All posts by David Sewell

Webmaster Tools – Search Appearance

Google has re-arranged the menus in Webmaster Tools:

Features are now organized according to the stages of search: crawling, indexing, and serving. The settings have moved to the gear icon in the top right corner.

A new menu item has appeared in Google Webmaster Tools to help webmasters understand what influences snippet generation and the appearance of sites in search results. For many SEOs, there is nothing new here, but for smaller businesses unable to afford search consultancy it will provide useful information and drive home the need for clear site architecture and the need to use semantic markup or structured data.

Image of search appearance menu
Image of search appearance menu

If you hover over the individual elements, then additional information and links to Google guidelines are shown.

For example, sitelinks are generated algorithmically and those sitelinks chosen to be shown are related to the query entered:

Image of sitelink influence help
Image of sitelink influence help

The following screenshot from Google Webmaster Tools shows the help presented for influencing the URL appearing in search results. In this case, the advice is to either have a clear site architecture, or to add breadcrumbs.

Image showing how to influence URLs in search appearance
Image showing how to influence URLs in search appearance

This additional information is very useful for site owners and provides a good point of reference for many smaller businesses hoping to optimise appearance in search.

Spam affects SERPs despite Panda and Penguin updates

Google professes to wage war on spam, yet payday loans and cloaking techniques can still be found infecting SERPs.

The following example really ought not to show in search results, for the most basic of SEO reasons… obscene keyword repetition and very thin content.

The search ‘car insurance theft’ (at the time of writing) shows a curious entry in position 3, from the Hitchin Light Orchestra. I’m confident that they’d be surprised to know that they are being returned as a relevant result for search on car insurance theft… yet there they are in third place.

The Google preview pane shows that the page content does indeed contain appropriately matching text:

Hijacked site in SERPs
Hijacked site in SERPs

The cached page:

Keyterm Spam infecting the page content
Keyterm Spam infecting the page content

http://webcache.googleusercontent.com/search?q=cache:nNFrrUPXoJ0J:www.hitchinlightorchestra.org/%3Fq%3Dnode/31+car+insurance+theft&cd=3&hl=en&ct=clnk&gl=uk

A closer look at the repeated text:

Cache zoom of Hitchin Light Orchestra Spam-zoomout
Cache zoom of Hitchin Light Orchestra Spam-zoomout

Surely this is easily detectable – it is utter spam.

Thought: Perhaps the new continuously rolling Panda update misses this type of content ?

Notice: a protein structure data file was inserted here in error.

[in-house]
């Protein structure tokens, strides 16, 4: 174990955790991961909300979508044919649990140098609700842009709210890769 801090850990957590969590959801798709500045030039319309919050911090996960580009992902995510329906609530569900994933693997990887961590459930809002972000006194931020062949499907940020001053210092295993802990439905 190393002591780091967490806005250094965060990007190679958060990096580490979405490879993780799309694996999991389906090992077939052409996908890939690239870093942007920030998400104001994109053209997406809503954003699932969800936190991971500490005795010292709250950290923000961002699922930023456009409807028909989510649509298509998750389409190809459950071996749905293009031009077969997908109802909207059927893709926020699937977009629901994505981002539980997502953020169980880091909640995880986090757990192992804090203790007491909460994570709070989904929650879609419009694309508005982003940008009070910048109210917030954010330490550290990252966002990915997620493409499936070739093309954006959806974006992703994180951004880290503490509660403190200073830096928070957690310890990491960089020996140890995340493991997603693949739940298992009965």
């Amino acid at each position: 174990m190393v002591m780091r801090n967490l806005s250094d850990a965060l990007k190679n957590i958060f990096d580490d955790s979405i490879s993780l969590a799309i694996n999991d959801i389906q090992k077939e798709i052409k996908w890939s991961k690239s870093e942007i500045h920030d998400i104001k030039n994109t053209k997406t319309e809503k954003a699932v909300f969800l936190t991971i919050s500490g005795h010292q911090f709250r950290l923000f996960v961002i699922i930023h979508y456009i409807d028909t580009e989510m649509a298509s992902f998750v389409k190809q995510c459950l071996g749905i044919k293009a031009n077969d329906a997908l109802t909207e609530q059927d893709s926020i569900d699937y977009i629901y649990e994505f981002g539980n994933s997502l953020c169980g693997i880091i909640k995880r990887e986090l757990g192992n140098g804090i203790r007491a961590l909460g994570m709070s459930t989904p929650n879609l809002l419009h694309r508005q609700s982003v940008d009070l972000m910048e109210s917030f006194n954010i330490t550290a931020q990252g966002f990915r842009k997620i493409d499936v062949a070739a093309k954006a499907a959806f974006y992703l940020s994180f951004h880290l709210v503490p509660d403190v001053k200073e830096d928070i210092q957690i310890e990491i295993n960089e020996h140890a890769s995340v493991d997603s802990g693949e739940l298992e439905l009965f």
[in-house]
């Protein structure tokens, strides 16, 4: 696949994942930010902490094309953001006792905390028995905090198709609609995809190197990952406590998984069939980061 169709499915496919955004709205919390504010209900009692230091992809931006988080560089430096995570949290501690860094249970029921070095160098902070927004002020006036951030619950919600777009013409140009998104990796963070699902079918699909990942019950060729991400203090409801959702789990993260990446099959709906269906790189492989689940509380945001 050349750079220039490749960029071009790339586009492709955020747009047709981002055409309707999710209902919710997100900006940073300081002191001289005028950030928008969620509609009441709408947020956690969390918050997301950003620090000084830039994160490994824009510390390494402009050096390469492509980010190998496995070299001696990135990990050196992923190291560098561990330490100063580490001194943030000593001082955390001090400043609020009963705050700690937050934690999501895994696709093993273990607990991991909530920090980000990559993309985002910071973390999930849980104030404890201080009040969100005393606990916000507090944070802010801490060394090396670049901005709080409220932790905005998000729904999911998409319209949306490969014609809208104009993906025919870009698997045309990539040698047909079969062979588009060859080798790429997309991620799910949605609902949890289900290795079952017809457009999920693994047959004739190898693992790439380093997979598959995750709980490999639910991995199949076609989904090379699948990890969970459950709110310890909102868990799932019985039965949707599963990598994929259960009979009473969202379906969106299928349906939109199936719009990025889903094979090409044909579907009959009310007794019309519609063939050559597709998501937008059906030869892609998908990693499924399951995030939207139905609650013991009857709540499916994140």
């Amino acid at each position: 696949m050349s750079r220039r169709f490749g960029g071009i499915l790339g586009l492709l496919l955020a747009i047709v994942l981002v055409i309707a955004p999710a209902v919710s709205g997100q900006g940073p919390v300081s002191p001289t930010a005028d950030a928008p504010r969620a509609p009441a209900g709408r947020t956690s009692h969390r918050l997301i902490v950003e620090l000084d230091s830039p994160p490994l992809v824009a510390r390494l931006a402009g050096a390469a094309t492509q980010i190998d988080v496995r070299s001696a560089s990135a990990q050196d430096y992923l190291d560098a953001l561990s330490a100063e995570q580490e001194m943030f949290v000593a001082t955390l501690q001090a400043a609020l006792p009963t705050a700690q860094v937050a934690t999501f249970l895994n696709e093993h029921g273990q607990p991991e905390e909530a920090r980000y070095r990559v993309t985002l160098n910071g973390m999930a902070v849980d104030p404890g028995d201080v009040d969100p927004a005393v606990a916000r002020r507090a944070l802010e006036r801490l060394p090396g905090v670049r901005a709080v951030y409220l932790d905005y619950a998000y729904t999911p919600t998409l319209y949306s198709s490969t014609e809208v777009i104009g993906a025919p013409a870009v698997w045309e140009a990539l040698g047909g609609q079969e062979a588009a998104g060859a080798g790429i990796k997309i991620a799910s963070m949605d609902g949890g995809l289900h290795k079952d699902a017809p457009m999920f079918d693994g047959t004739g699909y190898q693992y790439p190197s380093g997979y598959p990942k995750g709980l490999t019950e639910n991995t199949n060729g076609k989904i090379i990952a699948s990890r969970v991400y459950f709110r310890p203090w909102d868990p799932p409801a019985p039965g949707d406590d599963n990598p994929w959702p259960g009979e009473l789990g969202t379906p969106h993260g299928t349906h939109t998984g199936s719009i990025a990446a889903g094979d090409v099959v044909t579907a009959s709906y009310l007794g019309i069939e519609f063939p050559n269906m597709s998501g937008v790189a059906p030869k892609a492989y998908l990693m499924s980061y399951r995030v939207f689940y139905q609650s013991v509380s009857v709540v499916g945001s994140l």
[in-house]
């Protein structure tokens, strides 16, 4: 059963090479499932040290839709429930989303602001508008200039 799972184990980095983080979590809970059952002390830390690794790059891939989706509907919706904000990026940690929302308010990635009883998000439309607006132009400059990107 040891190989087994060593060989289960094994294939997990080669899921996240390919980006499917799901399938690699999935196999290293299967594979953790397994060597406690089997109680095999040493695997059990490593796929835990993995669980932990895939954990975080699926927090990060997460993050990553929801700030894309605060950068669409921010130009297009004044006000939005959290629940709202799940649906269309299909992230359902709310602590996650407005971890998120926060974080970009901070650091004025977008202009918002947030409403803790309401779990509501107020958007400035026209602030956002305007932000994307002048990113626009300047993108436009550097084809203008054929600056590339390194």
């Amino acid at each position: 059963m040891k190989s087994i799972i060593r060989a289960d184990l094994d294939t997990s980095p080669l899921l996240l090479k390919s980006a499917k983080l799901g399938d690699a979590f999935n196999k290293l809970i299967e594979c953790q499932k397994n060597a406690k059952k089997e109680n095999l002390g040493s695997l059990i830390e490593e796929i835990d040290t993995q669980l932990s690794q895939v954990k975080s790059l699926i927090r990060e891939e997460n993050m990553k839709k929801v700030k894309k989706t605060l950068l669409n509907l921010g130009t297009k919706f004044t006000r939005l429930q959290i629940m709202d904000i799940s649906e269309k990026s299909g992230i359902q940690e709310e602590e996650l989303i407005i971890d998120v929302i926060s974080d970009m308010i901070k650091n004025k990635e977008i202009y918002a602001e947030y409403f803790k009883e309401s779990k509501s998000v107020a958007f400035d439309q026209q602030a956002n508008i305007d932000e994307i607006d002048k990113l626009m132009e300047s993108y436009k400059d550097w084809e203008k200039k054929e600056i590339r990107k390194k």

On selecting the link from Google SERPs, you are not taken to this cached page (did you expect anything else?), but taken through a series of redirections and meta refresh steps to a page full of adsense.

A series of hops cloaking the destination site
A series of hops cloaking the destination site

Looking more closely at the redirections, there is a meta refresh used on the first redirected site, at personal-adv.com

A cloaked redirection
A cloaked redirection

Ultimate destination page, stuffed with adsense and links that carry affiliate code:

The ultimate page is stuffed with adsense
The ultimate page is stuffed with adsense

For example, one link on the page above:

http://www.confused.com/campaign/display-campaign/car-insurance/car-insurance-nectar-11?MediaCode=1095&utm_medium=display&utm_campaign=DirectMarch13&utm_source=Unanimis&utm_content=Motor&utm_term=Textlink

The tracking source is declared as Unanimis.

It is not the first time Unanimis has had trouble, 2 years ago criminals injected ad code into the Unanimis feed and infected sites such as the London Stock Exchange:

Another link:

http://66.246.72.184/c.php?p=ejTzLxtFPan896Q9Qqkm9VT2IUJe-jgTZn4QrGx66ZyfwlKi010jmeVVtOFO-HthQO9jOB9yXzBR14afciisTgM31nuEgmPxMLUr9_6aGRJYtkX06r37WNAUxPOarZ-VpPXyZXFqe4MNF1f5YhwQvq7ERj1WWMETO2V69D60ZBPV485n5YcZS7DimLL9H70fRTbNUwznlMDVsG6q2O80QFqtGIyUieVQWO2Dth2ZckErscCMxV1cYLmLZ1g0sG-QacaPxZNQi53kKS1RWpit1T6FgVxx6lnNuiO4hVH2Xo9e4J5wAeV1ReSrORSL1NJxtdN0MIZ0fsIDbOpE_p8rKAnVDx0u6hEV3f2m1KGd8k_1cRvftUA6PDkCvHqWIddt5lQ29W2jdOhrspiceLOFX26_BGN5kO3RPFMbHpU-gRnYw1nwLQGSEBYhM-UHsWLzrOpAng1MTourETzzfOrv8EiW-EyjbsNtQHB8HqCEhQT2PO8kn_0qkIfH1xtsb-FKhJkdmFacnTL_VANyKZUnT_zk6o3Fadxgcpyw-zxnqM3h2VniAgTcbaGkGga8GubeAh8on5a3Pj-3OJqZI0lC-2lyy9Puw6ZfLEMADjeBhRBFPRJ9J747ug

The IP address 66.246.72.184 has been associated with brute force SSH attacks since 2005.

This appears to be part of a systematic, organized network. The wider questions is that this technique appears to work AND there are a series of  clear ‘spam’ signals here, that appear to have slipped through Google’s gaze – allowing these infected sites to rank with:

  • Keyword stuffing
  • Thin content on an unrelated domain
  • Cloaked redirects including 3 different domains and one meta-refresh step
  • A final destination stuffed with adsense

Each one of those steps should have been sufficient signal to prevent the site appearing in SERPs, yet still it shows, despite Google’s Panda and Penguin updates.

 

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Google testing search without a search box

Google has been testing search without the search box in Chrome as shown in the screenshot below.

Instead, the browser bar is the only place you can enter search terms – instant results appear beneath.

Search using the browser bar
Search using the browser bar